Defra fails nature – in the big things and the little things

If Defra were a school it would be judged inadequate, would be served a notice to improve and be put in special measures. But it isn’t, so it jogs on as the government department near the bottom of the political pecking order and with few friends in government or in the real world.

Defra sprung into existence in 2001 after foot and mouth closed the countryside for months. A shake up was deemed to be necessary and the Ministry of Agriculture, Fisheries and Food was seen to be too close to the farming industry it was supposed to be regulating.  The report of the Curry Commission signalled that agriculture should change to be more public-facing and environmentally friendly.  Unfortunately Defra has gradually changed itself back into having many of the faults of the old MAFF and is failing almost everywhere one looks.

Examples of Defra failure:
My main interest in Defra is whether it is delivering on its environmental agenda, particularly for nature conservation. That’s not all it does, but it is the lead government department on a whole range of environmental issues including wildlife. If Defra isn’t looking after wildlife in England then government is ignoring it.  So, how is it doing?
  • Reform of agriculture policy –  this is a key part of taking control post-Brexit, and Defra is making such a meal of doing this that it has lost the farming community as well as environmentalists. No interest group has confidence that Defra knows what it is doing or will bring in a better system after what will be a decade of uncertainty and change. But we’ll have to see – maybe it’ll all come right in the end. However, it seems very unlikely that the path  that is fuzzily visible into the future will deliver a wildlife renaissance in the countryside as it is too little, too voluntary and too uncertain.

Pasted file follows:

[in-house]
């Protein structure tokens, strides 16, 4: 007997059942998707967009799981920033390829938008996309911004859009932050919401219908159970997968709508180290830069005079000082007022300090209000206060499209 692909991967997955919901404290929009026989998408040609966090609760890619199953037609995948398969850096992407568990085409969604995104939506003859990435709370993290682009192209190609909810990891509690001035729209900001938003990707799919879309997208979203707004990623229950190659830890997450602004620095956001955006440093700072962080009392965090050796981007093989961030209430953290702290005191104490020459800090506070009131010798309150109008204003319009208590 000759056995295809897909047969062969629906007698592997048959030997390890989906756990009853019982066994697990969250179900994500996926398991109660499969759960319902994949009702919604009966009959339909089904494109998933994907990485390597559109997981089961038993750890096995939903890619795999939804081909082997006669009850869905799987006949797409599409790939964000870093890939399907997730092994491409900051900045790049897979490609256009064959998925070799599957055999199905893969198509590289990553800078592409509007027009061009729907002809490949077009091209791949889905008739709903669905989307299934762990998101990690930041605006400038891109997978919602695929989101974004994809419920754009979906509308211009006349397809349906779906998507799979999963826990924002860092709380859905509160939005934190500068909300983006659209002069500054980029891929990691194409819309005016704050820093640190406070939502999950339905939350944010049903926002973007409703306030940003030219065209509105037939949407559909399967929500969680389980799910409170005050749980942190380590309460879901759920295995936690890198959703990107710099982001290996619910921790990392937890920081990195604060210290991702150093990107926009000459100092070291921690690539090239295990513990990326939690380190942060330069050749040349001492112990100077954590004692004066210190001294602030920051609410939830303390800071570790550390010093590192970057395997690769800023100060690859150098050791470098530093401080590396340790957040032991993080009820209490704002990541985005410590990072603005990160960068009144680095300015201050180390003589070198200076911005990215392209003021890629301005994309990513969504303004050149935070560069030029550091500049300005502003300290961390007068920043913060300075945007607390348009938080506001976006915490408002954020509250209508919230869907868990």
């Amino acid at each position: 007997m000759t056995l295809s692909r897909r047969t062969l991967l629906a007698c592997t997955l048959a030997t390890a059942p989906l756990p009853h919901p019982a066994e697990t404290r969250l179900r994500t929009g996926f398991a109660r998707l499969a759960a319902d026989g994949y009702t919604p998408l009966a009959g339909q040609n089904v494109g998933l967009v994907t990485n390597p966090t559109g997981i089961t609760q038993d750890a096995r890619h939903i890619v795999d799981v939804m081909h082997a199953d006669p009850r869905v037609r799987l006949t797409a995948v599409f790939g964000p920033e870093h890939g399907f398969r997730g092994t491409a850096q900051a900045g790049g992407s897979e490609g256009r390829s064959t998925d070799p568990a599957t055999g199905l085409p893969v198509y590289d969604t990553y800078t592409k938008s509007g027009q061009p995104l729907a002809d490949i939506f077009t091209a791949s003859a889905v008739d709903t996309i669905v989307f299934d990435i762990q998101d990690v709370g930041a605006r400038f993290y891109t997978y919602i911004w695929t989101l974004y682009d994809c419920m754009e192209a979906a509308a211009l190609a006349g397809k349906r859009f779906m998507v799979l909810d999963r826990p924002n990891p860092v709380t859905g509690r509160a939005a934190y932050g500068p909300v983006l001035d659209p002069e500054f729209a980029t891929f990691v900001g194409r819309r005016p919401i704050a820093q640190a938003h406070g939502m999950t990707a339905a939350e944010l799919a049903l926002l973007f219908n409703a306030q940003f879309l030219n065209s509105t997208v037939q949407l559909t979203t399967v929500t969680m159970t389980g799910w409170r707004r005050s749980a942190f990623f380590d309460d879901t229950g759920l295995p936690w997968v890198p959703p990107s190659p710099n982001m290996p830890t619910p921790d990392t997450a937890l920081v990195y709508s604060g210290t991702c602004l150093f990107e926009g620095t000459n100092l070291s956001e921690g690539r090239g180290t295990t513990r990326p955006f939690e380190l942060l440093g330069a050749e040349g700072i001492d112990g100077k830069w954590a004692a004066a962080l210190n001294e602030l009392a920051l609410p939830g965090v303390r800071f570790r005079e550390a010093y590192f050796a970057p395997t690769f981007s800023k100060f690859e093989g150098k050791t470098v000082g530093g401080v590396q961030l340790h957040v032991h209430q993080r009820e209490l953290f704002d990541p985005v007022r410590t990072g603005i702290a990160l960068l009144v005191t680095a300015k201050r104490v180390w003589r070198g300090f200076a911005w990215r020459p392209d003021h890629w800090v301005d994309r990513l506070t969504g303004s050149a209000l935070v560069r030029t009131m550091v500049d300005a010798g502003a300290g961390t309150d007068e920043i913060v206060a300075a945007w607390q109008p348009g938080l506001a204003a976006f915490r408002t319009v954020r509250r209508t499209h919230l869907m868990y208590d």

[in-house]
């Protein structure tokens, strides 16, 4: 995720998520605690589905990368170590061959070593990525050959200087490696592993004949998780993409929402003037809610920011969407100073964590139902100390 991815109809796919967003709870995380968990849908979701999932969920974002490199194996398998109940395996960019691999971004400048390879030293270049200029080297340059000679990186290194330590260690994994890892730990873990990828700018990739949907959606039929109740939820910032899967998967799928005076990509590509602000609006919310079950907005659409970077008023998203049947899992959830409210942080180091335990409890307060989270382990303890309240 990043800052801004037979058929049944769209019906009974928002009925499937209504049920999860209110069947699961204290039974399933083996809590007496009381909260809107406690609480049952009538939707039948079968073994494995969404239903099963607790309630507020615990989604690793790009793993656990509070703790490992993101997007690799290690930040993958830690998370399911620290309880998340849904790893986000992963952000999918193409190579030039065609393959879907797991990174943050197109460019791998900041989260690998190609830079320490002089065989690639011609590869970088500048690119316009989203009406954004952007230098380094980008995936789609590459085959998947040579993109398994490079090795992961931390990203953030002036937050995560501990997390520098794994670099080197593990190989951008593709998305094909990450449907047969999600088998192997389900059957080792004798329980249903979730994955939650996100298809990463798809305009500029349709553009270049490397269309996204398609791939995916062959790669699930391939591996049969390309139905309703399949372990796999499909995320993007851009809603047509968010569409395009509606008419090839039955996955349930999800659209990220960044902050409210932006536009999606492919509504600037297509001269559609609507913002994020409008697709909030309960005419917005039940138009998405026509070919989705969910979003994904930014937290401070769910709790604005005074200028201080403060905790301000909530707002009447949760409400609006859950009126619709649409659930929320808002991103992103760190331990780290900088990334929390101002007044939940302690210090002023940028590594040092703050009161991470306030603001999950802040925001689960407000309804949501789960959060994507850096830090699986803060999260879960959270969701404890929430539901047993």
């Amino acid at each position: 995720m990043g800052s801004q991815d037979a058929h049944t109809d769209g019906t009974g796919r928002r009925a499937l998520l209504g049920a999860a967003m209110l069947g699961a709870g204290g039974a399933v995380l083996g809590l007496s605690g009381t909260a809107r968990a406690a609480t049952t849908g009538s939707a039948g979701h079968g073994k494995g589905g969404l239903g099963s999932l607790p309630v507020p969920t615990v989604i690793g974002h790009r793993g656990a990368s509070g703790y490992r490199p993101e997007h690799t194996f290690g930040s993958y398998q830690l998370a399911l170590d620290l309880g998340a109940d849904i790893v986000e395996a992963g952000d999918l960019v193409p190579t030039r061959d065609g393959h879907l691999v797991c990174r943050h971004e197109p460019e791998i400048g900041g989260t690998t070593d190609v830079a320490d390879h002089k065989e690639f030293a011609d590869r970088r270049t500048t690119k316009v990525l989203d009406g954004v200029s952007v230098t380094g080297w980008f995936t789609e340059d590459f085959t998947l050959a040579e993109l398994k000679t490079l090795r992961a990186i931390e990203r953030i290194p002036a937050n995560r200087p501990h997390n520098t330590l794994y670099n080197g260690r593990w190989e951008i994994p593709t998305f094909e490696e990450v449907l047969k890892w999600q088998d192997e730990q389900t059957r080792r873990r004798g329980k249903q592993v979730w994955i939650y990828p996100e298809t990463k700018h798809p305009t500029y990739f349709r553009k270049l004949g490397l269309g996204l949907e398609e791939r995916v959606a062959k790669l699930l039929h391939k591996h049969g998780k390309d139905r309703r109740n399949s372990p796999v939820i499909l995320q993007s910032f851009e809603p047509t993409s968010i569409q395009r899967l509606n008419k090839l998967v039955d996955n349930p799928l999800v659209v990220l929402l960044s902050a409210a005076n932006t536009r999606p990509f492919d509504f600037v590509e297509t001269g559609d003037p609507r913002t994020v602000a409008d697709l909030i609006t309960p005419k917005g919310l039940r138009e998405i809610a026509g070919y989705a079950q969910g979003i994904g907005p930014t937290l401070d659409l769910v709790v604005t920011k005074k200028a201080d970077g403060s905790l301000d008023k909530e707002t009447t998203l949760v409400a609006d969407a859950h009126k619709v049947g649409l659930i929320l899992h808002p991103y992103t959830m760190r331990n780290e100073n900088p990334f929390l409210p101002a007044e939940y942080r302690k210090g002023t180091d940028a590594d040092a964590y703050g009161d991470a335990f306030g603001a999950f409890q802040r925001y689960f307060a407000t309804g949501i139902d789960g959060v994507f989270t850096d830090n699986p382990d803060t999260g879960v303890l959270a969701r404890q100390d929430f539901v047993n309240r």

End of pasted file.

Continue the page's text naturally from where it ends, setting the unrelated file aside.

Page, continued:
• protecting wildlife sites – the Countryside and Rights of Way Act 2002 introduced a raft of measures to ensure that notified wildlife sites, Sites of Special Scientific Interest were well managed and delivered for wildlife rather than simply being protected from loss. Fewer than half of these sites are in favourable condition and the proportion is gradually falling. If Natural England had the resources to monitor sites properly we would probably find that it is falling faster than we currently realise. This is a system that was working well when the Conservatives (with a few LibDems) came into power 12 years ago and they have used their power to let that progress be dissipated. SSSIs, despite having a ghastly name, are like the art galleries of natural culture in our landscapes and under this administration they are decaying surely and not so slowly.